Published October 5, 2011, in MSUM’s, The Advocate
Imagine — if you will — an apartment complex. There’s nothing quite like smelling the sweet aroma of smoke riding the breeze into your apartment window, entering your asthmatic lungs like a stealthy ninja. Waking up to a man beating a hammer and a metal wastebasket against the steel-sided garage directly outside your window is also memorable. Not to mention hearing domestic disputes from the neighboring laundry room like a live-action radio drama.
We are a family of circumstance. And, like many families, we don’t get along very well. We rarely even talk to each other. I get annoyed by them often. We never spend holidays with each other, thankfully. We may live under the same roof, but that’s where the commonality ends.
My experience of apartment living began in the ghetto — the ghetto of Moorhead, that is. Across from our building sat a gas station known for getting robbed. My brother and I lived above a cat-infested dwelling that emitted toxic fumes from the residents smoking four packs a day through our vent. Our only ventilation system circulated throughout the building and was immediately connected to their bathroom, so smoke was not the only common smell that traveled up to our abode.
I loathed them. I loathed their lifestyle, their two cats and their carcinogenic addiction.
After much ado, we were able to leave the apartment complex due to health reasons. My brother and I then ventured to our next destination, just down the avenue. Though it was but a mere three minutes away, the atmosphere changed completely from the ghetto to a retirement home.
This was the place to be. I no longer had to worry about drug deals outside my window, the front door that had no lock or the woman who kept throwing plates outside her window to the lawn below. The game of “China Plate Frisbee” wasn’t played in our new area.
Eventually, our new place welcomed in some rather shady characters, as well. One of them complimented me on my boots, though, so I’ll refrain from commenting on what I could hear them doing below my apartment bedroom.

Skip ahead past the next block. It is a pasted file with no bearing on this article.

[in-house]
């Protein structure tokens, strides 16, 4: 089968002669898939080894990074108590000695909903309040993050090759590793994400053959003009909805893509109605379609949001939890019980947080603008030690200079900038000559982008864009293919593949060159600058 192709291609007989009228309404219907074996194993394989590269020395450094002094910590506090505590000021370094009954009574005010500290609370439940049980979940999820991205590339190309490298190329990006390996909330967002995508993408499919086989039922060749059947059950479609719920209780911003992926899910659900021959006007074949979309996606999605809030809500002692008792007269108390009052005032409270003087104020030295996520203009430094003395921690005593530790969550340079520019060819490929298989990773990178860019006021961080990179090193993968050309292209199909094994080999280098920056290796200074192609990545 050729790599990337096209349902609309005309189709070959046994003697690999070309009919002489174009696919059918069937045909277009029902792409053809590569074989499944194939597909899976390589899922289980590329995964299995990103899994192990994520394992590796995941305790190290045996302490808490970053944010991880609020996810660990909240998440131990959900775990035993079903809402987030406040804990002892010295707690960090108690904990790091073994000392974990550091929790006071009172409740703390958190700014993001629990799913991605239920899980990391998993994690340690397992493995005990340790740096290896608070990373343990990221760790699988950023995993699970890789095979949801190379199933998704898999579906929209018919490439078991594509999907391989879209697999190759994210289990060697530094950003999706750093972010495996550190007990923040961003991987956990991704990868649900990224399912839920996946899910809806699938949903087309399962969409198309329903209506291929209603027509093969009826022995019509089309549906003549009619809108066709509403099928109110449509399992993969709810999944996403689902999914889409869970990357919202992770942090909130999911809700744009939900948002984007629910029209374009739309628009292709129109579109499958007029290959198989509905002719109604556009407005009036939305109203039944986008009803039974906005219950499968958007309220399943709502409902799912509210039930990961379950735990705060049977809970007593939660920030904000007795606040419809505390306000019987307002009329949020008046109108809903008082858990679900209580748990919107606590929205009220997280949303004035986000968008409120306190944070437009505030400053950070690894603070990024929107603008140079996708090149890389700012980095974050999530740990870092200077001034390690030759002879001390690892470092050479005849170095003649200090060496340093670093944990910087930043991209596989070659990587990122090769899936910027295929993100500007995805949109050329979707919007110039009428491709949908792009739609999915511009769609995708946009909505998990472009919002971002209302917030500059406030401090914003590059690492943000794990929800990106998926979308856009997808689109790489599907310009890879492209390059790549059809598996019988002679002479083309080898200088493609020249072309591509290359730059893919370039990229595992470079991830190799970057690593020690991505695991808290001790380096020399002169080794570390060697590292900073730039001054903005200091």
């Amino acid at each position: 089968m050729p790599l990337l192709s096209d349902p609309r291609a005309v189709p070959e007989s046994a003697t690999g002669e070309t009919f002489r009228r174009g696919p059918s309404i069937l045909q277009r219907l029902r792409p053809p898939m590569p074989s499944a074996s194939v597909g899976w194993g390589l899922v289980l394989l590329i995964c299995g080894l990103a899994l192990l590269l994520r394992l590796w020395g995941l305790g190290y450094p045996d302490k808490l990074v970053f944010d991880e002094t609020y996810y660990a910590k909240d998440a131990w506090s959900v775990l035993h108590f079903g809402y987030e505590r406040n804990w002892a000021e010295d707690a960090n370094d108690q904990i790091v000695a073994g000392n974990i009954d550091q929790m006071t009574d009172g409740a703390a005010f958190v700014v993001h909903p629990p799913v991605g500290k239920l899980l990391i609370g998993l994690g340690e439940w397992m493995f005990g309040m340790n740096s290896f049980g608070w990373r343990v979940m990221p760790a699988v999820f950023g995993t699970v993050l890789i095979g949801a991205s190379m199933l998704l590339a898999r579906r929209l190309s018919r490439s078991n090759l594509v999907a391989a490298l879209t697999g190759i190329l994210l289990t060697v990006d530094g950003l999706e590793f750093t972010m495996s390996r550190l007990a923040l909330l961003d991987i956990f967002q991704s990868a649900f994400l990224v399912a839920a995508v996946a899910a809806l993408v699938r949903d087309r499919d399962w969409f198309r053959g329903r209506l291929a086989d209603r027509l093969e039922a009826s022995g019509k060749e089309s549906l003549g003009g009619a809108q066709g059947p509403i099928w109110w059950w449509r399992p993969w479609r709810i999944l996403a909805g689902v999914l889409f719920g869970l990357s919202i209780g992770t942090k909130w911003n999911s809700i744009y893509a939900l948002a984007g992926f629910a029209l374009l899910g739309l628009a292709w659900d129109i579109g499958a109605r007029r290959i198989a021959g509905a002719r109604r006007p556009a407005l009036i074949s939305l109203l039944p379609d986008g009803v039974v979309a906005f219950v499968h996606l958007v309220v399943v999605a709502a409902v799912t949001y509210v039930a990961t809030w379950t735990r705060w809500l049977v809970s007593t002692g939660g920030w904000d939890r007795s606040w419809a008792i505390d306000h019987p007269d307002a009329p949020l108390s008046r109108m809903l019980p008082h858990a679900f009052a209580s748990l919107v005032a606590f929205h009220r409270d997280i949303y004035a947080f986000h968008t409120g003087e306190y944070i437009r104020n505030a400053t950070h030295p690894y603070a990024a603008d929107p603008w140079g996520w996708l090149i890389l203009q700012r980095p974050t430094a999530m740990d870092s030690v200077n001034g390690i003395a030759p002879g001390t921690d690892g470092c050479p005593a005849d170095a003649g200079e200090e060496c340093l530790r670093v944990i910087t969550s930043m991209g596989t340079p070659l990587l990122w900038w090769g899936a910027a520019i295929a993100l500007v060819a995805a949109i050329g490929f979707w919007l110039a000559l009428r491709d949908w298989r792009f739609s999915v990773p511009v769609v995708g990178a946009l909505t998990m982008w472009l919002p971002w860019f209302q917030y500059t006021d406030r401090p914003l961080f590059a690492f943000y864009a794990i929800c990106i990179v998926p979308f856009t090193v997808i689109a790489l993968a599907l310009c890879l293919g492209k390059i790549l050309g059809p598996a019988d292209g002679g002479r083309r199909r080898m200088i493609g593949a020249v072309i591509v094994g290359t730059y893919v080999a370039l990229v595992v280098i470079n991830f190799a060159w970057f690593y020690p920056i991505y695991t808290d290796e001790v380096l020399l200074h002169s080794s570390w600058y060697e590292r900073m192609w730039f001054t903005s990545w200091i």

Besides, out with the new and in with the newer. The residents below my brother’s and my apartment usually were kicked out in a matter of three months anyway. The city and cops were usually involved to add some spice to the regular routine of eviction. I had to let the police in the complex more than once.
After two years of residing with my brother, I moved elsewhere and lived with three girls. Our neighbors in the dwelling across from our door harassed us throughout the year by ding-dong-ditching and sticking chewed-up gum on our peep-hole. They sent one of their girlfriends over to spy on us by asking for tinfoil. I didn’t need to invite her in because she already had herself.
After handing her the tinfoil in silence, I also handed her the pink gum that had been on the peephole as I said, “Would you return this for me? I believe this belongs to them.” They eventually stole our entire peephole, so any passerby could look in and plainly see our kitchen and living room.
This year, I am back in the same apartment building I had lived in with my brother those two years. I keep moving up in the world – from the first floor to the third. My landlord, bless his heart, welcomed me and my friend with new apartment renovations. He even let me pick out paint for every room.
The other week as I was about to leave for school, I saw one of my neighbors lying on the stairs, her body in pain. Another resident had already called 911, so I waited with them for the ambulance to arrive. It just goes to show that when something happens, even an odd, thrown-together family like ours sticks together, to a point, when we’re not annoying each other.
BY MEGHAN FEIR